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    Modifiying an offline LED driver PCB with EMC components on "flying wires"

    Hello,
    We have done an offline, 240VAC PFC’d Flyback LED driver. We have a slight failure of conducted emissions at 30MHz, as attached. In order to combat this, we wish to use two common mode chokes instead of just one like we have at the moment. That is, we wish to have a 10mH common mode choke, and a 500uH common mode choke in cascade…we believe that the smaller one will help attenuate our 30MHz problem.
    The problem is that we currently only have one PCB and the scan session is on Monday. The PCB is very densely populated. So anyway, we cant layout a new PCB in time. …What about if we de-solder the existing common mode choke, and then use twisted pair “flying wires to “jump” over to a bit of stripboard, on which we will mount the two replacement common mode chokes as discussed?
    Will this modified setup create so many other EMC problems that it won’t be a valid and worthwhile test?

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    Re: Modifiying an offline LED driver PCB with EMC components on "flying wires"

    ~~~~~~~~~~~~~~~~~~~~~~~~~~~~
    Another point is that we would like to experiment with different values of diff mode inductors. As such, how good (or bad) a practice would it be to have these diff mode inductors coming out on flying wires so that we can change value quickly and take a fresh conducted mode scan?
    ~~~~~~~~~~~~~~~~~~~~~~~~~~~~
    Also, suppose we depopulated the entire EMC filter of the offline SMPS….(the section upstream of the mains rectifier bridge), and then made one using the same components, but on a piece of stripboard, and then wired this stripboard into the PCB, (so it again had a filter) how much different would the scan of the top post be, when dont with the "replacement" stripboard filter?
    ~~~~~~~~~~~~~~~~~~~~~~~~~~~~
    I think you can see what I am getting at here…….the situation of needing to vary the EMC filter components and then re-scan.
    ~~~~~~~~~~~~~~~~~~~~~~~~~~~~
    Having to make a whole new PCB every time an EMC filter component is changed, and then re-EMC-scanning, is not terribly practical.
    ~~~~~~~~~~~~~~~~~~~~~~~~~~~~~~~~~~
    Also, I have often seen offline SMPS EMC filters, with 22pF (or so) ceramic capacitors across the diff mode inductors. The purpose of these is to have a component that you can vary in order to reduce particular peaks on the conducted EMC scan. What do you make of this practice?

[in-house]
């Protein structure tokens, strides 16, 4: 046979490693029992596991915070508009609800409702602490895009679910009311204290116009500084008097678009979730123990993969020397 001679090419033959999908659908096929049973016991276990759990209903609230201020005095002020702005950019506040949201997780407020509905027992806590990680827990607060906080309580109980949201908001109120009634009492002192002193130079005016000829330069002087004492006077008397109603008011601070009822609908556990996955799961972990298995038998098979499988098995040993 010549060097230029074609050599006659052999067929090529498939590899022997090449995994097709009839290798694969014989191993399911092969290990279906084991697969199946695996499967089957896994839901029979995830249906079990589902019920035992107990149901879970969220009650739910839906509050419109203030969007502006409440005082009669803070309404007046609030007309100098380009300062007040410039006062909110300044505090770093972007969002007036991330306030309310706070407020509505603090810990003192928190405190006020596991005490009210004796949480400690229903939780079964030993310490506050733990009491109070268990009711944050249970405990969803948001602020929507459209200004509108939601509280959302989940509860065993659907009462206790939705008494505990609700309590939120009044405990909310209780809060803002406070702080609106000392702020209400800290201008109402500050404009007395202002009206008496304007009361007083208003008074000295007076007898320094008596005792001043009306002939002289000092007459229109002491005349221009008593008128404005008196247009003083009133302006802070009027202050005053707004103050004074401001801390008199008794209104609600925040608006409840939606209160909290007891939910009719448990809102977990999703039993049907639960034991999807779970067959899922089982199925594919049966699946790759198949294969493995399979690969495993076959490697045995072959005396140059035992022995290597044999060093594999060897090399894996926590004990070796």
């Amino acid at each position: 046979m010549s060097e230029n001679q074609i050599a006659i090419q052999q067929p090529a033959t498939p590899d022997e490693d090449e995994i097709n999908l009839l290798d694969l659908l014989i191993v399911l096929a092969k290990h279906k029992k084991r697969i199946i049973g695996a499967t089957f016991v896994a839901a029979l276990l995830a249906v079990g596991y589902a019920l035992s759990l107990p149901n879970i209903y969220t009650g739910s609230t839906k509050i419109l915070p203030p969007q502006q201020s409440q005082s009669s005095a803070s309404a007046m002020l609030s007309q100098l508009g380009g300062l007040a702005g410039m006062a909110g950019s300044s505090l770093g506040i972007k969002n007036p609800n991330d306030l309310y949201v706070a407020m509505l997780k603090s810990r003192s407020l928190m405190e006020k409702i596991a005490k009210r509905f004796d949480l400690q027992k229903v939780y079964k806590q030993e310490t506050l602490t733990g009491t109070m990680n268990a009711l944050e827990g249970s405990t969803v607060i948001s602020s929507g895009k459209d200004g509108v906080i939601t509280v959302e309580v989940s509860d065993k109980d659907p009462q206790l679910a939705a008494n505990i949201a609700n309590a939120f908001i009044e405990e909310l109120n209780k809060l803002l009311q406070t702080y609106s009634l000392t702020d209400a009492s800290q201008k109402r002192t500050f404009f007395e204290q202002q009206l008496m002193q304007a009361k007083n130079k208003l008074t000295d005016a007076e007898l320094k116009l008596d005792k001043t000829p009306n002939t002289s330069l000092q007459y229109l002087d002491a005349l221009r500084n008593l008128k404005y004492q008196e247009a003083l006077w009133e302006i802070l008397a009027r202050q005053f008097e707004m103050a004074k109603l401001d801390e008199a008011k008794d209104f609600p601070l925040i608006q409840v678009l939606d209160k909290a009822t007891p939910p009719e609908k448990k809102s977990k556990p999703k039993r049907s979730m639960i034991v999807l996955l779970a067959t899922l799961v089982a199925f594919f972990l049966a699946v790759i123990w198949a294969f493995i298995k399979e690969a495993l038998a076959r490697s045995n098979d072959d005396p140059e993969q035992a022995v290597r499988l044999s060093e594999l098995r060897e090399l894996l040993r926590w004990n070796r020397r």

Also, at one company, they had done a 150W Boost BCM PFC stage, and across the boost inductor, they had a ~100pF ceramic capacitor in series with a ferrite bead. When asked about it, they simply said it failed if that was not there, so they were leaving it in. This was at a very large successful multinational TV company.
    Last edited by treez; 27th July 2019 at 16:43.



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    Re: Modifiying an offline LED driver PCB with EMC components on "flying wires"

    Another point is that many isolated offline SMPS’s have Y Capacitors across the isolation barrier on both sides of the transformer. Do you agree that this acts to further reduce common mode emissions compared to having just one Y capacitor on one side of the transformer?



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    Re: Modifiying an offline LED driver PCB with EMC components on "flying wires"

    Not ideal but under the circumstances I think I would consider SHORT flying wires to a small protoboard so you can easily attach various filter components to try them. The wires themselves will obviously have some effect on EMC so they need to be as short as practical to reach the board.

    I'm not sure how two caps across the isolation barrier helps unless it is to do with the physical layout rather than capacitance per se.

    Brian.
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    Re: Modifiying an offline LED driver PCB with EMC components on "flying wires"

    Thanks, being able to wire in a proto AC filter board to the main pcb, in order to try and trial out different filter components is of immense value.......so i think we will do a trial where we compare the scan using the pcb's own AC filter, and compare it with another scan taken with the filter taken off , but put on an external protoboard, and then wired back into the main pcb.

    the main PCB is so densely populated that components simply cant be quickly wired in and out of it for emc scan trials.....we need it out on a separate more spacious proto board.

    ...Any ideas on how they will compare, and at what frequencys the differences will mostly occur?



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